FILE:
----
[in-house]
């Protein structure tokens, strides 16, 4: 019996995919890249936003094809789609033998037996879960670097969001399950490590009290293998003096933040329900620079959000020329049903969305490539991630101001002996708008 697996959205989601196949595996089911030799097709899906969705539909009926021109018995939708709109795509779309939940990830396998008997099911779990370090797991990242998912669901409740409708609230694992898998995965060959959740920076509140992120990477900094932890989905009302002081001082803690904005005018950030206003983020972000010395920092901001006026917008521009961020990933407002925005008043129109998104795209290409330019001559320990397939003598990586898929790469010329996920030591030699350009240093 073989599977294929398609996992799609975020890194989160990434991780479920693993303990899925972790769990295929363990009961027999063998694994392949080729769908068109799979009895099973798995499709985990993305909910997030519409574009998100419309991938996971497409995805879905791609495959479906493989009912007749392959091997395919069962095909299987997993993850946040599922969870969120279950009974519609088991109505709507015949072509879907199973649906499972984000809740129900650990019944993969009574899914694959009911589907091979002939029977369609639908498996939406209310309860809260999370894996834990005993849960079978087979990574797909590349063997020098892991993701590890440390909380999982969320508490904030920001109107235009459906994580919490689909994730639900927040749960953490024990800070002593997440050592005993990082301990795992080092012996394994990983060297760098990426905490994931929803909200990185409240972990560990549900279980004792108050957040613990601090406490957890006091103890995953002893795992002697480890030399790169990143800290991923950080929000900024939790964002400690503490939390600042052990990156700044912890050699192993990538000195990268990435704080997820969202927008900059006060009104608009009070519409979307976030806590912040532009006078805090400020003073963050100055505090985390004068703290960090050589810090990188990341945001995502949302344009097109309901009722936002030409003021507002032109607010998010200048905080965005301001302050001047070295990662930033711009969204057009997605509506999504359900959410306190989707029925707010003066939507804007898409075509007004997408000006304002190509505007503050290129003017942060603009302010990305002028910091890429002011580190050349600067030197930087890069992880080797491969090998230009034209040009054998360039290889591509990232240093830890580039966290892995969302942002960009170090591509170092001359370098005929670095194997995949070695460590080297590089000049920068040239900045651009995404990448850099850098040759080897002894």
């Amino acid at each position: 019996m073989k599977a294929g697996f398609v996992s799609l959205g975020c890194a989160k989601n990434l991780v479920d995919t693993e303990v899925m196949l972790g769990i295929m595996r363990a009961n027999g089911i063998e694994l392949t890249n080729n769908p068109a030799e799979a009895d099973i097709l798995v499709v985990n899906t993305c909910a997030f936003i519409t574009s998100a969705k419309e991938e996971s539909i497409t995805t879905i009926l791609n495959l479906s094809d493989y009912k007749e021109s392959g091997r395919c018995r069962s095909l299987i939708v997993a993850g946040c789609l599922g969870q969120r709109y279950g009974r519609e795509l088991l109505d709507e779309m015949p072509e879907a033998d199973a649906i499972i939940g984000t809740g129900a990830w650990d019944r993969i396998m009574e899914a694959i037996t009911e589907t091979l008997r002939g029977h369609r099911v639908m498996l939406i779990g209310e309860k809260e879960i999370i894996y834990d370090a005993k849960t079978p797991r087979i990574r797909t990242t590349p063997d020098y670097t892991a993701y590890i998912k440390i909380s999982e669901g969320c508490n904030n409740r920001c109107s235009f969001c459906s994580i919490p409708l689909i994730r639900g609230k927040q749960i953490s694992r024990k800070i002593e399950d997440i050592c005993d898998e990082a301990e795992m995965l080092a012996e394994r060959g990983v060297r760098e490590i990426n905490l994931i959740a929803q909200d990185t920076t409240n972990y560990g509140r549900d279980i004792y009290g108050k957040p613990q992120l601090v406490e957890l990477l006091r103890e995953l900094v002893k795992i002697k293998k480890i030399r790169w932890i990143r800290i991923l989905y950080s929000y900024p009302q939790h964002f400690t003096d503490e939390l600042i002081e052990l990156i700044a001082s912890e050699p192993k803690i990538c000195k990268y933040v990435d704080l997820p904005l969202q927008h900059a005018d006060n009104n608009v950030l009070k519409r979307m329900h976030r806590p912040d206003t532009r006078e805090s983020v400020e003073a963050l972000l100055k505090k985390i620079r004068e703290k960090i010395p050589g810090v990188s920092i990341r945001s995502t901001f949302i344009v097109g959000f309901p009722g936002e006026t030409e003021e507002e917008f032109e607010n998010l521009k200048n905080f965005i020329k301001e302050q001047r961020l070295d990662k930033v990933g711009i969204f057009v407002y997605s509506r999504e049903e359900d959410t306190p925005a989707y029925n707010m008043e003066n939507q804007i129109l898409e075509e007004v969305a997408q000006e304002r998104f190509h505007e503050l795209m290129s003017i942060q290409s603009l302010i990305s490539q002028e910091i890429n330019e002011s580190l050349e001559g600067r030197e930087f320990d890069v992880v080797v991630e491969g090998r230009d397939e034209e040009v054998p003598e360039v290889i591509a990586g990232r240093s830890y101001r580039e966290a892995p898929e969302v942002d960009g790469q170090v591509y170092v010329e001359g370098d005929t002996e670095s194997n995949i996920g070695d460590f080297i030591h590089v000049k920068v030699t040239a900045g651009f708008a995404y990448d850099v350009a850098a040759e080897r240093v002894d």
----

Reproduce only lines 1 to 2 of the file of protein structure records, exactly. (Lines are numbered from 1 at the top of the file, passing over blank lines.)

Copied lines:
[in-house]
């Protein structure tokens, strides 16, 4: 019996995919890249936003094809789609033998037996879960670097969001399950490590009290293998003096933040329900620079959000020329049903969305490539991630101001002996708008 697996959205989601196949595996089911030799097709899906969705539909009926021109018995939708709109795509779309939940990830396998008997099911779990370090797991990242998912669901409740409708609230694992898998995965060959959740920076509140992120990477900094932890989905009302002081001082803690904005005018950030206003983020972000010395920092901001006026917008521009961020990933407002925005008043129109998104795209290409330019001559320990397939003598990586898929790469010329996920030591030699350009240093 073989599977294929398609996992799609975020890194989160990434991780479920693993303990899925972790769990295929363990009961027999063998694994392949080729769908068109799979009895099973798995499709985990993305909910997030519409574009998100419309991938996971497409995805879905791609495959479906493989009912007749392959091997395919069962095909299987997993993850946040599922969870969120279950009974519609088991109505709507015949072509879907199973649906499972984000809740129900650990019944993969009574899914694959009911589907091979002939029977369609639908498996939406209310309860809260999370894996834990005993849960079978087979990574797909590349063997020098892991993701590890440390909380999982969320508490904030920001109107235009459906994580919490689909994730639900927040749960953490024990800070002593997440050592005993990082301990795992080092012996394994990983060297760098990426905490994931929803909200990185409240972990560990549900279980004792108050957040613990601090406490957890006091103890995953002893795992002697480890030399790169990143800290991923950080929000900024939790964002400690503490939390600042052990990156700044912890050699192993990538000195990268990435704080997820969202927008900059006060009104608009009070519409979307976030806590912040532009006078805090400020003073963050100055505090985390004068703290960090050589810090990188990341945001995502949302344009097109309901009722936002030409003021507002032109607010998010200048905080965005301001302050001047070295990662930033711009969204057009997605509506999504359900959410306190989707029925707010003066939507804007898409075509007004997408000006304002190509505007503050290129003017942060603009302010990305002028910091890429002011580190050349600067030197930087890069992880080797491969090998230009034209040009054998360039290889591509990232240093830890580039966290892995969302942002960009170090591509170092001359370098005929670095194997995949070695460590080297590089000049920068040239900045651009995404990448850099850098040759080897002894």